What do we do when we’re given a chance to practice what we’ve learned? Do we default to our old imprints and react as we always have? Or do we recognize the opportunity, accept it, and attempt to act in accordance with our new intention?
I recently wrote about how everyone shows up to class with some sort of injury and in fact how really everyone we encounter in everyday life is injured emotionally, physically, or spiritually.
Gary Zukov has talked about how “fear is disguised as anger, rage, depression, jealousy, hostility, anxiety, judgment, and impatience. Fear is the opposite of love.”
When we are confronted with people who seemingly lash out at us in any form of the above, how do we react?
I had a cultural misunderstanding with someone I care about. It could have been resolved with a calm discussion but instead it escalated to something far greater that was deeply hurtful for both of us.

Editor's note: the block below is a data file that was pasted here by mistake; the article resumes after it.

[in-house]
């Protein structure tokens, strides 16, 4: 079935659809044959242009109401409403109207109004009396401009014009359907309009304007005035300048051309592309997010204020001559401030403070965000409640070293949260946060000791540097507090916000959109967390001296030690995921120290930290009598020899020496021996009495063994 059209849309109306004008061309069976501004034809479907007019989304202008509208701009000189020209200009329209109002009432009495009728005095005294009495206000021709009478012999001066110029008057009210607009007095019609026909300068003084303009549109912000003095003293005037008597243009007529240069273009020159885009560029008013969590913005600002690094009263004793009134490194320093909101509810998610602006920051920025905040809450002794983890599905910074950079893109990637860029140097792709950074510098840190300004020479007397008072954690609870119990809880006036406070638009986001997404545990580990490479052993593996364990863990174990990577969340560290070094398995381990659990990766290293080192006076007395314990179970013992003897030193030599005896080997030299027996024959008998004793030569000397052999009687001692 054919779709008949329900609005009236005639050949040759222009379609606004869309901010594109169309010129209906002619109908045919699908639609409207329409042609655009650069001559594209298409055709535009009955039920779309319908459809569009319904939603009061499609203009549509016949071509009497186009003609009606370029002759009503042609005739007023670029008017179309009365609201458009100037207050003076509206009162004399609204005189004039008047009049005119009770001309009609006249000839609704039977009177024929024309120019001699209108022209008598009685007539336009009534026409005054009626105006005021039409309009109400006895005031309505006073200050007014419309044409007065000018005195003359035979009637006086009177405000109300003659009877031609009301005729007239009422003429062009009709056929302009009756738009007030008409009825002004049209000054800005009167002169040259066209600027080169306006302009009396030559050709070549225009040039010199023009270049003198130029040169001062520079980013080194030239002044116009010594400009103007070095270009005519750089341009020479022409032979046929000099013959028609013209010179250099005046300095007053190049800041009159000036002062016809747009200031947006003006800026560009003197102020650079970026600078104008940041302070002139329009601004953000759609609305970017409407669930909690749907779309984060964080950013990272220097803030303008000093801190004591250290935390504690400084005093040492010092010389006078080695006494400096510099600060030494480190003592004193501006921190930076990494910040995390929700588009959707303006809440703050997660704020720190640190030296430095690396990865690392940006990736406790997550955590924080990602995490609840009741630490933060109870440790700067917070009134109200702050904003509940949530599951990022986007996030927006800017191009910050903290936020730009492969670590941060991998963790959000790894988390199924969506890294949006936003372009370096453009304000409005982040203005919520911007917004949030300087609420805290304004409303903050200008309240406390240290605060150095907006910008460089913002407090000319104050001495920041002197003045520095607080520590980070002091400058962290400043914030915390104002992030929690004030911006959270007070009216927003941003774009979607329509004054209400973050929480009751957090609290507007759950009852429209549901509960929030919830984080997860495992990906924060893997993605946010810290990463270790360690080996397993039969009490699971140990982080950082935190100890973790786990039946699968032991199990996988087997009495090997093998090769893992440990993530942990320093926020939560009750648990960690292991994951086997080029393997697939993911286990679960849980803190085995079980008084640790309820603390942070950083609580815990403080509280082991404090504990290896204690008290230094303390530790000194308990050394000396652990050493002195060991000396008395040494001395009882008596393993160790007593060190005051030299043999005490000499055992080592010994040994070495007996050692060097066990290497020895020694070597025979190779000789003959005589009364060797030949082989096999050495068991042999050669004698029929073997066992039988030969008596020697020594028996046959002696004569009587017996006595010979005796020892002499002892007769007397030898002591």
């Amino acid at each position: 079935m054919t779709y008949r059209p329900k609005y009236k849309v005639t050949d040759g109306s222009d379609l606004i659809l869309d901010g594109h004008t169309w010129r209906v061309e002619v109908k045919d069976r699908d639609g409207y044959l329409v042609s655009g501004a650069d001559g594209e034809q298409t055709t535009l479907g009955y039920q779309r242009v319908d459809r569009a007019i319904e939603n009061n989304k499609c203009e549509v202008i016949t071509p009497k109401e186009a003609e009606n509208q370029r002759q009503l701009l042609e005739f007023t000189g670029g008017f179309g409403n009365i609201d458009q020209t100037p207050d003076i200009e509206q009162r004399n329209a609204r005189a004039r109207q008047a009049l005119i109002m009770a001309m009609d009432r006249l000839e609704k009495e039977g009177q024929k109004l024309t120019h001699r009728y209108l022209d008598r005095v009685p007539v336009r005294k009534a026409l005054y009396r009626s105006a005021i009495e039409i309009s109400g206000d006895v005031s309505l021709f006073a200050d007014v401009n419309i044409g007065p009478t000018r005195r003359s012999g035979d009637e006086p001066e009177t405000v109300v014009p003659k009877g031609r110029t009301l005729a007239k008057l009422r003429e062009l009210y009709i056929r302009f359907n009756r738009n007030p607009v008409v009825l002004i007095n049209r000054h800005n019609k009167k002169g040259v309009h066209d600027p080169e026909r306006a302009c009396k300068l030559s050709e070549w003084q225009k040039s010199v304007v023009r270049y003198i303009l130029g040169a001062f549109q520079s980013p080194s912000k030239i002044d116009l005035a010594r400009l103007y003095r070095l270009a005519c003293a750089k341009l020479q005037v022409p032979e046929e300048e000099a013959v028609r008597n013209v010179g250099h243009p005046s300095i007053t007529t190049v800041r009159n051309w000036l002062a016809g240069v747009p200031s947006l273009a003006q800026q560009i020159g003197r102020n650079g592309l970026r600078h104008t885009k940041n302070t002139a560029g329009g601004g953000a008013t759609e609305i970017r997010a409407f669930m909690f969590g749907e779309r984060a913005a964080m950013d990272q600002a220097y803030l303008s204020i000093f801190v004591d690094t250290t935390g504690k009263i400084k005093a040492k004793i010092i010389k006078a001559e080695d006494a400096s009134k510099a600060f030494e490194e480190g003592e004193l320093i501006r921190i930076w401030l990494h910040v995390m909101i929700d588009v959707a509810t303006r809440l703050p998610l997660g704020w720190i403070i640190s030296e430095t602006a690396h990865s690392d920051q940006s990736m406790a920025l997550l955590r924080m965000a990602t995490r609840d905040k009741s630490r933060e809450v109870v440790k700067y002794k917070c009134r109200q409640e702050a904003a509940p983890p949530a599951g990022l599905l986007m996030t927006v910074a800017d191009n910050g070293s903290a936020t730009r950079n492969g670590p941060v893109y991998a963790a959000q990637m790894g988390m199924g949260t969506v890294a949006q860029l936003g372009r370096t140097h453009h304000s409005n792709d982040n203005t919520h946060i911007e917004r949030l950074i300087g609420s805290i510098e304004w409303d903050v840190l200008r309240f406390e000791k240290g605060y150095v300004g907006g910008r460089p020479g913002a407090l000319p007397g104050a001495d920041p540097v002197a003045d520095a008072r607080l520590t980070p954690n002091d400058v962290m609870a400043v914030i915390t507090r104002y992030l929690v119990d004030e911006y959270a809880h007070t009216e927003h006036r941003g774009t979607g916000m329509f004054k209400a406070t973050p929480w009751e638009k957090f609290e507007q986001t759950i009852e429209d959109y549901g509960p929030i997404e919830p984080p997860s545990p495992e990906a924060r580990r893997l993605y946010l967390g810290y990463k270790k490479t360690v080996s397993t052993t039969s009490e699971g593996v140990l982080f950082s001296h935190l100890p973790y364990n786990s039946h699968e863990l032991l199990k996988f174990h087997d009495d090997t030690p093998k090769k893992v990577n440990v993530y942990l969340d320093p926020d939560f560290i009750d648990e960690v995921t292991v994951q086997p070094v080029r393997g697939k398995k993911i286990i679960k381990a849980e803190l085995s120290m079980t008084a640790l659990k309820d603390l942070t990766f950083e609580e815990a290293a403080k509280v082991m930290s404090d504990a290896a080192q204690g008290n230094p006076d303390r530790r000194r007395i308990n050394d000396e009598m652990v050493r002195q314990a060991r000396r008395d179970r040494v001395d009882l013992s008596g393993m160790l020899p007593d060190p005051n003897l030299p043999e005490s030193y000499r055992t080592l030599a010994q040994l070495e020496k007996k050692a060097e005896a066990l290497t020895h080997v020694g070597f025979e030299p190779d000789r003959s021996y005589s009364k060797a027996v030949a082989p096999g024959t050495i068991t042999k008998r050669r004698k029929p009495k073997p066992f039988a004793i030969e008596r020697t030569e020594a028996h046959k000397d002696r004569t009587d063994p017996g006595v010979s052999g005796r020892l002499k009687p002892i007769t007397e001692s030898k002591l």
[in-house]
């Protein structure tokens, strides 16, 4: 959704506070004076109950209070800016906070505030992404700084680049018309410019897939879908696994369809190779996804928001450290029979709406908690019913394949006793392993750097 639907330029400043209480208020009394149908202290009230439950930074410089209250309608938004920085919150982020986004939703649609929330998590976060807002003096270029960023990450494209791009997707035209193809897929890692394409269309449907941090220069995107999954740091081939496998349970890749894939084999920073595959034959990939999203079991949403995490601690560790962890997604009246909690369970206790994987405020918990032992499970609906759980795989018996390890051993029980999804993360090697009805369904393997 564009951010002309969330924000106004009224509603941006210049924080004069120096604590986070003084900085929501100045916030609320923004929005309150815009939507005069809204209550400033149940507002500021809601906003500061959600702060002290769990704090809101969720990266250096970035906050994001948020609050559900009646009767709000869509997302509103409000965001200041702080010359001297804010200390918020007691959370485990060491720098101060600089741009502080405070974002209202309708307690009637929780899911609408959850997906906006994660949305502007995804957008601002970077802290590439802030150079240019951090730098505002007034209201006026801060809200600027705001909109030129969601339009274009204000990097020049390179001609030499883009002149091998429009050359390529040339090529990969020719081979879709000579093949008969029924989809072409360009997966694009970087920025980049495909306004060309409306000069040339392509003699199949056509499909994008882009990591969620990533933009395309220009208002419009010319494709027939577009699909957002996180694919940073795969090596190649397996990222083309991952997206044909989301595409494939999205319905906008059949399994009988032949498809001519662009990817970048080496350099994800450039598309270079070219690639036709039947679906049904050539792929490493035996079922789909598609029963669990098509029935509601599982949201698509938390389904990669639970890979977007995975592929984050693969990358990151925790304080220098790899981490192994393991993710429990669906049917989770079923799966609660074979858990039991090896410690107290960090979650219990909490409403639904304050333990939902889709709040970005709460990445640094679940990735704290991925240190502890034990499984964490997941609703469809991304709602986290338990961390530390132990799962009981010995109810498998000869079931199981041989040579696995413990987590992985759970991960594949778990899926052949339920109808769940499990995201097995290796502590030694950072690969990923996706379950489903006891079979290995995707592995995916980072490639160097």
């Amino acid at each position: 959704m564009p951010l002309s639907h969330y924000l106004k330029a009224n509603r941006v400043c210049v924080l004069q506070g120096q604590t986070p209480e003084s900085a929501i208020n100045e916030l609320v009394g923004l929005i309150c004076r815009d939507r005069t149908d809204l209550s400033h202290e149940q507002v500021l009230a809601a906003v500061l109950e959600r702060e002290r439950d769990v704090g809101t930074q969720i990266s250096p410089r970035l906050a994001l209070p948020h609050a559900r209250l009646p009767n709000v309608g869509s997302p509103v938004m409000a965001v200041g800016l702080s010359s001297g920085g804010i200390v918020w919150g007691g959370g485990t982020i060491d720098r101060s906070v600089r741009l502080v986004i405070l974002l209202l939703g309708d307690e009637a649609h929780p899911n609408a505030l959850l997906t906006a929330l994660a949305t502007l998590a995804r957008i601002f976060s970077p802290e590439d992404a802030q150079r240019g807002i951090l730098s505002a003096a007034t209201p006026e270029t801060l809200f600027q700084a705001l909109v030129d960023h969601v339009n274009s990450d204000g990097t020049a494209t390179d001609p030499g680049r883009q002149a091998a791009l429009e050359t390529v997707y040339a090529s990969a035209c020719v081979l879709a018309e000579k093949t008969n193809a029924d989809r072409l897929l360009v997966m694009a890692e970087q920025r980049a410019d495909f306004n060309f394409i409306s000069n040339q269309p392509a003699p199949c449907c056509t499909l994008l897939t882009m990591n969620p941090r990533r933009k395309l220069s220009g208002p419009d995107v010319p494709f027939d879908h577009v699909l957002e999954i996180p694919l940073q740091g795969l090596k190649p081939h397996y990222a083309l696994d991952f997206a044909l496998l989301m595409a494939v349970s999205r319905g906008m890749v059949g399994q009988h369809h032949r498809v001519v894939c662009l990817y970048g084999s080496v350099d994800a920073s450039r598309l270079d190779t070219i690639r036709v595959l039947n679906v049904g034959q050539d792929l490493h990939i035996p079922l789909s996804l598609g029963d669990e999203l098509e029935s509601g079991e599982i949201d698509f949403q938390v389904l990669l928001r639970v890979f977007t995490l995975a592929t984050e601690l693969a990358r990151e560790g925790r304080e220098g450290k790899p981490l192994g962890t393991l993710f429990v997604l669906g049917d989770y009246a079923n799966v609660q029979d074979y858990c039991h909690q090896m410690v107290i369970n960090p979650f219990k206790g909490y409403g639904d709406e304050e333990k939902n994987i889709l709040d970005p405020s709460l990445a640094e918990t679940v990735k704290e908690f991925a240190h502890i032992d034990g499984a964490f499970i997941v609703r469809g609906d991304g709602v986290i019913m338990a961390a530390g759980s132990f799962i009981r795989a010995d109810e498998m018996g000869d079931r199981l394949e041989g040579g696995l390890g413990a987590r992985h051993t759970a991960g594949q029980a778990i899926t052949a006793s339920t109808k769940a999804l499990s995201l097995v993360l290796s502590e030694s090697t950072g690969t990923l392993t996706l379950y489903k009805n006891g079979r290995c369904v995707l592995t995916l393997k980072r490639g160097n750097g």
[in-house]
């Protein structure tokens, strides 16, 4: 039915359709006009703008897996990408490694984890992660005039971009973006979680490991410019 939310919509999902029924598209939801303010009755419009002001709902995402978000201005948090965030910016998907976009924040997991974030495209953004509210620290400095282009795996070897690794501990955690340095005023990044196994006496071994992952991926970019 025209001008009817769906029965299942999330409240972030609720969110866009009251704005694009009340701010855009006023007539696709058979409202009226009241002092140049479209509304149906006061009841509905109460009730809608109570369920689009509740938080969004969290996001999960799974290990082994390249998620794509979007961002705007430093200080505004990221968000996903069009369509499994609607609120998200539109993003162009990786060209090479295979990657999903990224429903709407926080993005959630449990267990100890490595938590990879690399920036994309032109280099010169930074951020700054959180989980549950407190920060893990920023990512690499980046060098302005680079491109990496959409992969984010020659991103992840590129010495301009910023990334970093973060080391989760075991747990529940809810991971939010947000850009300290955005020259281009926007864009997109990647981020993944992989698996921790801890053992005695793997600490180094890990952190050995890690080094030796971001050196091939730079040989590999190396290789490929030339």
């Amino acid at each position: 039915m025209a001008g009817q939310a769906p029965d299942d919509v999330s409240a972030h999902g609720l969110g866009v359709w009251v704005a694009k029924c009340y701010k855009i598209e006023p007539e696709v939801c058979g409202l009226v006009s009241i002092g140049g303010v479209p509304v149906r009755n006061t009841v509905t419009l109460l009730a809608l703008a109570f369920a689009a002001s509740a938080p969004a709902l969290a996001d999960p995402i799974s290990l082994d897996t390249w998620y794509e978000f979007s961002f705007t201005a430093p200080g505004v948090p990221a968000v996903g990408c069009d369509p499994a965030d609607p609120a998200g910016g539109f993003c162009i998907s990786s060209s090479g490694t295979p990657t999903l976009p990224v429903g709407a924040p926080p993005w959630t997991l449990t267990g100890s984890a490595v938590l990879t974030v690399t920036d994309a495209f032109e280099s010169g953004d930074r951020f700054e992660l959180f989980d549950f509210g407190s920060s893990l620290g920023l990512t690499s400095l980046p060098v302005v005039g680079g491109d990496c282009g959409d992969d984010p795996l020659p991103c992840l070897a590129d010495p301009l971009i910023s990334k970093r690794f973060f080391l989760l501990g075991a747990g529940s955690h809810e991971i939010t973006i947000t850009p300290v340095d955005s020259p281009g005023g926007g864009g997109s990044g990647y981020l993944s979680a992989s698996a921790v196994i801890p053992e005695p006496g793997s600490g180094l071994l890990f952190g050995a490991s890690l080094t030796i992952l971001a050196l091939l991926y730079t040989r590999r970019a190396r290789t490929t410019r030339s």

I really wanted to walk away, to accept that this was a sign that it’s not the right relationship to be in, which would have contributed equal anger, impatience, and anxiety to the situation.
But once I got some distance and returned to my practice, I really couldn’t deny that I know this person has been hurt before. They’ve been unfairly judged by social factors that are beyond their control and the explosive, condescending anger they presented is a defensive shield to protect themselves. It’s fear. Fear of being ridiculed. Fear of being evaluated as less than the other.
I can be exactly like those they’ve encountered before or I can be different and help this person to see something new by recognizing their pain and understanding it in a delicate, compassionate way instead of treating them with hostility.
We control how we react. That’s where we stand in our own power. No one provokes us as much as we let them. We can choose love or fear like Gary Zukov points out in this article from Oprah.com.
Regardless of what the outcome may be, and as sad and upset as I am, I want to choose love because acting in fear for myself just perpetuates the cycle.
Sometimes the only thing we can give is to be generous with our understanding. On a daily basis, perhaps that is all that we can contribute to the small world that surrounds us by choosing to love and not asking for anything in return. We heal through love.